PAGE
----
Ask anyone who smoked weed in the 1970s, marijuana is a lot stronger these days; or so I have been told. Advances in technology and science have, in my weed smoking tenure, moved my supply from a sandwich bag full of something seeds and stems to something in a vial, grown with precision and lacking seeds entirely.
Dense, trichome covered buds kept pleasantly marinating in the rich, almost textured flavors of its own terpenes are not only a standard in the days of recreational marijuana; they are merely a part of the experience.
Knowing how to get the best high from marijuana these days is not just looking at THC percentages. The expanding categories of marijuana concentrate, extracts, edibles, and topical products continue to evolve the experience, just as a phenomenon the likes of “the entourage effect” is being further scrutinized among the cannabis industry.
The entourage effect argues the terpenes found within cannabis, separated from the cannabis plant itself, may cause relaxation or focus. Yet, when combined with the full terpene and cannabinoid profile found in the plant, these effects are magnified.
This, according to “the entourage effect”, creates the full experience that is modern cannabis.
When combined with the various cannabinoids, including THC, CBD, CBN, CBC, THCV, CBG, etc. the effect and experience can be almost determined by a level of accuracy unfathomable decades ago. After all, scientists haven’t a clue how cannabis got one “high” until the 1960s.
Cherry Picking Your Flavor and Effects
In the high altitude environment, that Colorado is known for, the marijuana industry has spurned out hundreds of dispensaries, edible and infused-product producers, and concentrate or extraction companies. The advancement of the industry into a legal, regulated market has allowed for investment in new technology, all while educating the community on the various parts of the cannabis plant.
Learning – and that is exactly what it is – how to get the best high is about asking questions and experimenting. You could likely try a new strain every day for a year and still have more to try; yet, you’d be missing out on the wonders of edible or the fast-acting treat that is marijuana concentrates. Scientific research has begun to reveal the body actually processes THC differently when consumed in edibles as opposed to smoke or vaporization. This can create longer-lasting effects and stronger body sensations.
In response to these differences in effect, several states, including Colorado and Washington, have limited the amount of active THC per edible package to 100 mg for recreational consumers.
Concentrates, offering loud flavors and even louder potency, can quickly push new consumers to highs beyond their personal preference and should be carefully consumed. For experienced users, concentrates offer potent high with minimal cost to the lungs and, in many cases, can be consumed discreetly via a hash oil pen.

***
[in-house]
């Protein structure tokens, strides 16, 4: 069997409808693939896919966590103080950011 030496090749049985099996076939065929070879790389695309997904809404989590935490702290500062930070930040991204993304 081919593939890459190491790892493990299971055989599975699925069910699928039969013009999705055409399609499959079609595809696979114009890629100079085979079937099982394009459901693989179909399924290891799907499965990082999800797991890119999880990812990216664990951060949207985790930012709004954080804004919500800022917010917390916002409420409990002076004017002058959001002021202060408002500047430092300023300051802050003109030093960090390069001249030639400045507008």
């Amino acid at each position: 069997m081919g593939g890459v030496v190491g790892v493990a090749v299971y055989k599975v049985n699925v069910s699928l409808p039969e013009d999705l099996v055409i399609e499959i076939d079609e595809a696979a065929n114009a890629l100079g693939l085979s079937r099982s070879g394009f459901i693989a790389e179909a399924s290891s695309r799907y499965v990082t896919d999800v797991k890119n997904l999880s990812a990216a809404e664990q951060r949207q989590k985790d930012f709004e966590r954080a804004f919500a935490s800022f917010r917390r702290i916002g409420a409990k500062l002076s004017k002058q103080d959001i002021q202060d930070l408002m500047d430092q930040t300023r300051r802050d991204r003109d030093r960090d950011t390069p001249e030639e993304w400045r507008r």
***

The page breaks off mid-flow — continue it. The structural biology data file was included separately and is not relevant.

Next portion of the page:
The various cannabinoids found in the plant can affect everything from appetite to energy, awareness, and relaxation. To experience the best high, it is important to know how to mix cannabinoids in mindful proportions – creating new flavors and changing the overall experience.
In Colorado, the cannabinoid profile of all marijuana products is analyzed in a lab before being sold. You can find out exactly how much THC, THC-A, CBD, or CBD-A, and CBN are available in your products. Some companies include additional cannabinoid percentages, but it is not required by the state.
Colorado does not require companies to test the terpene profile of their products, yet, as the cannabis industry has evolved in the state, many dispensaries have opted to do such testing to provide their customers with top-tier insight into their various products.
Even more astounding, the rise of the marijuana industry has fueled the rise of cannabis terpenes as a separate, flavor-enhancing supplement. You can now mix and match strains, flavors, forms, and effects – all in pursuit of the best high you know how to get.
With this in mind, I offer two tips to keep your high as elevated, but manageable as possible.
Tip #1: Keep it balanced
Depending on your level of recreation (aka – how much you use cannabis), approaching the experience should always include a consideration of balance. Looking for edibles, concentrates, topicals, and strains with a balanced – or at least a proportional – amount of cannabinoids can elevate the experience from euphoric and enjoyable to euphoric, energetic, focused, and relaxed. In my experience, consuming a product with a 1:1 or 2:1 ratio THC to CBD not only grounds you in the present, it reduces pain and inflammation, making it perfect for recovery or lounging around.
Tip #2: Multiple forms & flavors for an all-day experience
Knowing how to get the best high means knowing how cannabis affects you in its various forms. As I’ve mentioned, edibles affect you differently than smoking or vaping and the different flavors and effects by way of terpenes and cannabinoids can create unique, personally optimized cannabis experiences.
If you are up to it, small doses of THC-infused edibles combined with a CBD-infused patch offers long-lasting good vibes without paranoia or strong sedation. You can remain active through the long, sunny summer days. To take it a step further, add in some fresh terpenes to blend with flower, concentrate, or food, augmenting the effect profile of your cannabis products in an almost aromatherapeutic way.